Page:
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PostHeaderIcon American Taxpayer Relief Act of 2012 – Individual Income Tax Rates

This is the first in a series on the recent changes enacted as part of the American Taxpayer Relief Act of 2012.  The first thing we will look at is how income tax rates have changed.  The good news is, for most people, there are no changes other then the usual increases due to inflation.  Where things change is when your taxable income is $400,000 or more if you’re single, $450,000 if you’re married filing jointly and $425,000 if you’re a head of household.  For taxpayers that exceed that threshold, the tax rate goes from 35% to 39.6%. If you want to see exactly where you fall, please click through to this Forbes article which breaks down each of the tax brackets.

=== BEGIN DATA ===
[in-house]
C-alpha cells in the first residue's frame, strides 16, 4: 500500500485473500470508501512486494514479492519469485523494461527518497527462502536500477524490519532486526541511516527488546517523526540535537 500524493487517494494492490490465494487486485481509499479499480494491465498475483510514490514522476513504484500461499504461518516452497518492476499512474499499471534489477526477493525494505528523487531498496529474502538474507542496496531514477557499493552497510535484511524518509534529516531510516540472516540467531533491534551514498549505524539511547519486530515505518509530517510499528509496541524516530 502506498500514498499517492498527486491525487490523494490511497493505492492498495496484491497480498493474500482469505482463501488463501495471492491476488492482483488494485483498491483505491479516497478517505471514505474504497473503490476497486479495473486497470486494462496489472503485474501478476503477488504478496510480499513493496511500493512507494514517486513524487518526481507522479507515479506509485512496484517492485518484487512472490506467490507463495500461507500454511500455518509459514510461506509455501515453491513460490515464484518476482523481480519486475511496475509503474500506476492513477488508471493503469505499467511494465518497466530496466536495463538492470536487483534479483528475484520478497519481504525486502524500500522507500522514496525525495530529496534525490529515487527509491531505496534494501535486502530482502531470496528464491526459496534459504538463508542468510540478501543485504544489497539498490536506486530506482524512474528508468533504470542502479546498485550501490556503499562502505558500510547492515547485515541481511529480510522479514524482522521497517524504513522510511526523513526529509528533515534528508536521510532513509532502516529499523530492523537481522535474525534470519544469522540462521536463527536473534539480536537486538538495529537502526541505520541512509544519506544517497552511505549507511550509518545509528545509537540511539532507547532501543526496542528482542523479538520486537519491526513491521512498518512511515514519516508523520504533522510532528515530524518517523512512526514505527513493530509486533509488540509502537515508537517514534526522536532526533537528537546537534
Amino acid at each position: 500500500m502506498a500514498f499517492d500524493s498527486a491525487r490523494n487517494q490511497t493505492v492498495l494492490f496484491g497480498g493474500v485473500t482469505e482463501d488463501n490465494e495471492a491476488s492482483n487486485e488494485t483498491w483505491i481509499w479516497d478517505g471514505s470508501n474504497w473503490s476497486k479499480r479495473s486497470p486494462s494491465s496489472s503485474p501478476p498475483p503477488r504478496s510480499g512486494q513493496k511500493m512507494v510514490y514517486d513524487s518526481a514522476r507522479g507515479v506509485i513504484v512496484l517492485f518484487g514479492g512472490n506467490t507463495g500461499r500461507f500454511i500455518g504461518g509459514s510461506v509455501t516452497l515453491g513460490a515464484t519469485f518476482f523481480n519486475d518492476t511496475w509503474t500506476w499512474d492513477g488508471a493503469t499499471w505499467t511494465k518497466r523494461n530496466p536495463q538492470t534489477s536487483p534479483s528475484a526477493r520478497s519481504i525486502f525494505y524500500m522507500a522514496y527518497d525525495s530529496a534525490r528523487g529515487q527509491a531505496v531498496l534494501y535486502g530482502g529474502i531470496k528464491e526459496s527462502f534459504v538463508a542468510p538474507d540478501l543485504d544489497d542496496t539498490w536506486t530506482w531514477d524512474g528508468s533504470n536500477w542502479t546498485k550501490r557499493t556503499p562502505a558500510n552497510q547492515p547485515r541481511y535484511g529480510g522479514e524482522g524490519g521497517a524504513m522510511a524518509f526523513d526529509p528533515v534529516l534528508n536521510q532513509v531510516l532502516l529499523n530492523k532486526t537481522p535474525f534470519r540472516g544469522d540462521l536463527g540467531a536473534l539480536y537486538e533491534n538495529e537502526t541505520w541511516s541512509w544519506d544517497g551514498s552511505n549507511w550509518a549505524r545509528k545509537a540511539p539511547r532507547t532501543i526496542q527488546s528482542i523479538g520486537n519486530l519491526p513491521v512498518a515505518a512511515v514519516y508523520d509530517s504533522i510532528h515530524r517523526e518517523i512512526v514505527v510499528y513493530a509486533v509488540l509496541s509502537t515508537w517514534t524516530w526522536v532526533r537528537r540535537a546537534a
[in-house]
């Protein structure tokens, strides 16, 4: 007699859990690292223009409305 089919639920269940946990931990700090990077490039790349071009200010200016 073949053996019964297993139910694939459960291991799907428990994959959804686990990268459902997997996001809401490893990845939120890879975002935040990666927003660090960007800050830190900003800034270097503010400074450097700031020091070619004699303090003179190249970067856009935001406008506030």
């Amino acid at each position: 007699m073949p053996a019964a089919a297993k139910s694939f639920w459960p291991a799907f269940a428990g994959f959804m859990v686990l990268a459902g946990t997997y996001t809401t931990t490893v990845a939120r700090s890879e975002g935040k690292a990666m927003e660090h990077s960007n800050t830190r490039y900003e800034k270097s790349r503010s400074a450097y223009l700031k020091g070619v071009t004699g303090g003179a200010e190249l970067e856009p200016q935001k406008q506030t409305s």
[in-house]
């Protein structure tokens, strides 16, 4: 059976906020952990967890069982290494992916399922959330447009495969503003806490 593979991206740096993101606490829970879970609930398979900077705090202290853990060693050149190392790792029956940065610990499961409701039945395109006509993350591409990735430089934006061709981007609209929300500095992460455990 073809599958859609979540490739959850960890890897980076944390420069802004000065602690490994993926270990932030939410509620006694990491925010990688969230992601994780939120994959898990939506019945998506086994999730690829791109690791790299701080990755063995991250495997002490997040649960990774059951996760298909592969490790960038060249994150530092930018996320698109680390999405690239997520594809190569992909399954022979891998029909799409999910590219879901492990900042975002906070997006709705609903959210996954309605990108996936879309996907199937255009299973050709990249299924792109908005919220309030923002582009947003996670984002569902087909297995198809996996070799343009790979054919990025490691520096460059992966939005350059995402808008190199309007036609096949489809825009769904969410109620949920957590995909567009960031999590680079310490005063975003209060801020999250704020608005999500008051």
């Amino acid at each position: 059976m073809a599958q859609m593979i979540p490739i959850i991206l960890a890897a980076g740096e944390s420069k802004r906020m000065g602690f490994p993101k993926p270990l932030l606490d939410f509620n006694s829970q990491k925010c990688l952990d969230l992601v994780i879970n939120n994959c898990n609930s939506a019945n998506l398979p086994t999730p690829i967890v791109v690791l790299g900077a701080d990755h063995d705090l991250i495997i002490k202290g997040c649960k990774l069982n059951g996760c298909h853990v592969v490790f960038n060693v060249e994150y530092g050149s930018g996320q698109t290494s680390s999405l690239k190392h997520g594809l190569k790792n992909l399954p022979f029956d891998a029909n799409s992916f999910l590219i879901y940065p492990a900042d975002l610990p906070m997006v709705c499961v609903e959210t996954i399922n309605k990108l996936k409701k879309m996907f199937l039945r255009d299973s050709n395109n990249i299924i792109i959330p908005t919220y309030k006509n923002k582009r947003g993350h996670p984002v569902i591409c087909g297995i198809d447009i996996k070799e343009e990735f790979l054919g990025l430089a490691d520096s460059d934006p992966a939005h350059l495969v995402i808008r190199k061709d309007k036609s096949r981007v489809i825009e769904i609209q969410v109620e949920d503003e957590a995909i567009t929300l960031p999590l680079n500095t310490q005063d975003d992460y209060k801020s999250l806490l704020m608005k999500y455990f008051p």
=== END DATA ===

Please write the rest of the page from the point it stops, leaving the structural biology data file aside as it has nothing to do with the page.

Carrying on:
The other change the Act made was to extend the marriage penalty relief for another year.  Prior to 2001, there was the marriage penalty where two people who filed single would pay less tax than when those two filed married jointly.  For more than the last ten years, this penalty was alleviated by adjusting the marginal tax rates and the standard deduction to where two single filers would pay the same tax as a married couple under similar circumstances.  The Act made the marriage penalty relief permanent.

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